Today computers use millions of bytes of memory, and decimal or hexadecimal notations get less and less informative.
Most human-readable formatting just display the number with the highest unit prefix. What about the rest?
I devised a notation that I use for myself, and since then, I'm often faced with re-implementing it in various languages. I thought I could share it, and that it make for a good case for code-golfing too.
- The program is given an integer as its input. It can be taken from a decimal or hexadecimal representation in a text file and then parsed, or from the "system innards".
- It should outputs a representation of that number somehow
- The limits are the system's limit. For practical purposes, assume 64 bits unsigned, so that the maximum number is 0xFFFFFFFFFFFFFFFF, and the unit suffixes will be k (kibi), M (mebi), G (gibi), T (tebi), P (pebi), E (exbi).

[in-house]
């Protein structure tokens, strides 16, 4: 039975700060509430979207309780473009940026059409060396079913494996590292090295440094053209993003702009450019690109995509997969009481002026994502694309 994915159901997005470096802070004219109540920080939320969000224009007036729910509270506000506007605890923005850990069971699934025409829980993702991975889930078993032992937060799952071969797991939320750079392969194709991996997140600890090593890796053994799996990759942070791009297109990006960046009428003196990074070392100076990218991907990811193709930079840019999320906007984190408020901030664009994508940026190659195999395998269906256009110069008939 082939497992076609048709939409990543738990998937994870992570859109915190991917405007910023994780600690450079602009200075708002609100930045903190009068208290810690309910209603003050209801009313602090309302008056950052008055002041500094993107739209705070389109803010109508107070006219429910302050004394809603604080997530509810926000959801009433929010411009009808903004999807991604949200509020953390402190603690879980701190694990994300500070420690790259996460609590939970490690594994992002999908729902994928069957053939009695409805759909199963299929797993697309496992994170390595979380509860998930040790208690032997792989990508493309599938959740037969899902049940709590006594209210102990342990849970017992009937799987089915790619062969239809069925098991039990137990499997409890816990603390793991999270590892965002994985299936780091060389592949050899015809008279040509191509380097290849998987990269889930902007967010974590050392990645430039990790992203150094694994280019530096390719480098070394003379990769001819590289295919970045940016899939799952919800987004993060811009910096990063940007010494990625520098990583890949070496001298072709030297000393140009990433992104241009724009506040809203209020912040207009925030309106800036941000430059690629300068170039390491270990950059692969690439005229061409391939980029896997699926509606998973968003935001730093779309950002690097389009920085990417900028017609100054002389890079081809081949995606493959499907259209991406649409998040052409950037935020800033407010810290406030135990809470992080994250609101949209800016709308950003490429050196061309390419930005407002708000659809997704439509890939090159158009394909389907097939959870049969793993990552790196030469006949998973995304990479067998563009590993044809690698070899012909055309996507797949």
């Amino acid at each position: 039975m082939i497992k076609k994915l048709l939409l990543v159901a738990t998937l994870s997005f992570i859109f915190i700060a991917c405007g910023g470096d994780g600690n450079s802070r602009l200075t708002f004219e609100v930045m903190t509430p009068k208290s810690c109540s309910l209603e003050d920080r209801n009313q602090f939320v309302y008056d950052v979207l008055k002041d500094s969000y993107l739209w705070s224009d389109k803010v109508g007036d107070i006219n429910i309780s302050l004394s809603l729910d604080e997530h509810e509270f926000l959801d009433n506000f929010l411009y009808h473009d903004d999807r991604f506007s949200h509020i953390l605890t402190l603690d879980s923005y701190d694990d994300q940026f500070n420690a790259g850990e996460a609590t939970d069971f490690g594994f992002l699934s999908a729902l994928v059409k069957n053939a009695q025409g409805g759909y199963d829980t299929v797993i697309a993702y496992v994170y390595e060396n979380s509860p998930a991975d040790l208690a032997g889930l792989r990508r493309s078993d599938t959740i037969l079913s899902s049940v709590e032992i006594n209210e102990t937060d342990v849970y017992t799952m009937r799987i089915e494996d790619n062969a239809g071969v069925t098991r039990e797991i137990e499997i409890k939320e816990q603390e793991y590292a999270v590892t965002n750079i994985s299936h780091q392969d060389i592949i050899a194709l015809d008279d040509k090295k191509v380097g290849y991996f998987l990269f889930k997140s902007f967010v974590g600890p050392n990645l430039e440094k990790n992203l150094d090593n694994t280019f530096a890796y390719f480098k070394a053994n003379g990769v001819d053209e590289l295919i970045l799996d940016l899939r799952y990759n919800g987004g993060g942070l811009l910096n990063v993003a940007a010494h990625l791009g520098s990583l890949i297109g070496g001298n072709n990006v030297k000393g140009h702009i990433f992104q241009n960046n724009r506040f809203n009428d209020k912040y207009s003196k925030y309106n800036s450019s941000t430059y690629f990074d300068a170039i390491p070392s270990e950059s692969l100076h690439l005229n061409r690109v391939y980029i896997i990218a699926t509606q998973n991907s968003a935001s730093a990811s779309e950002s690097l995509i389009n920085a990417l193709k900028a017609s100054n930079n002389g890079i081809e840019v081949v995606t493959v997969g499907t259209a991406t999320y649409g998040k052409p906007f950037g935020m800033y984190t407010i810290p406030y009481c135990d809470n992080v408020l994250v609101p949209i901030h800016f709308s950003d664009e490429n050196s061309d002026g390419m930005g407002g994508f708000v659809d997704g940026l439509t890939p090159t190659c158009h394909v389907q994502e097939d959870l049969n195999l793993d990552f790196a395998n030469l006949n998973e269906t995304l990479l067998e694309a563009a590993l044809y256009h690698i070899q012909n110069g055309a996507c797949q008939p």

- zeros should be skipped. Example: 5G + 10k should be written 5G;10k, and not 5G;0M;10k;0
- It frequently happens, e.g. for memory ranges, that a number is just one less than a number with a nicer representation. For instance, 0xffff would be displayed as 63k;1023, though it is 64k minus 1. An exclamation mark denotes this, so that 0xffff should be displayed as !64k.
- 0 : 0
- 1023: !1k
- 1024: 1k
- 1025: 1k;1
- 4096: 4k
- 0x100000 : 1M
- 0xFFFFF : !1M
- 0x20000f : 2M;15
- 0x80003c00 : 2G;15k
- 0xFFFFFFFFFFFFFFFF : !16E
- For 32 bits users, use 0xFFFFFFFF, which is, as everybody knows, !4G.
- And 128 bits users can go up to... wait that's big! Anyway, feel free...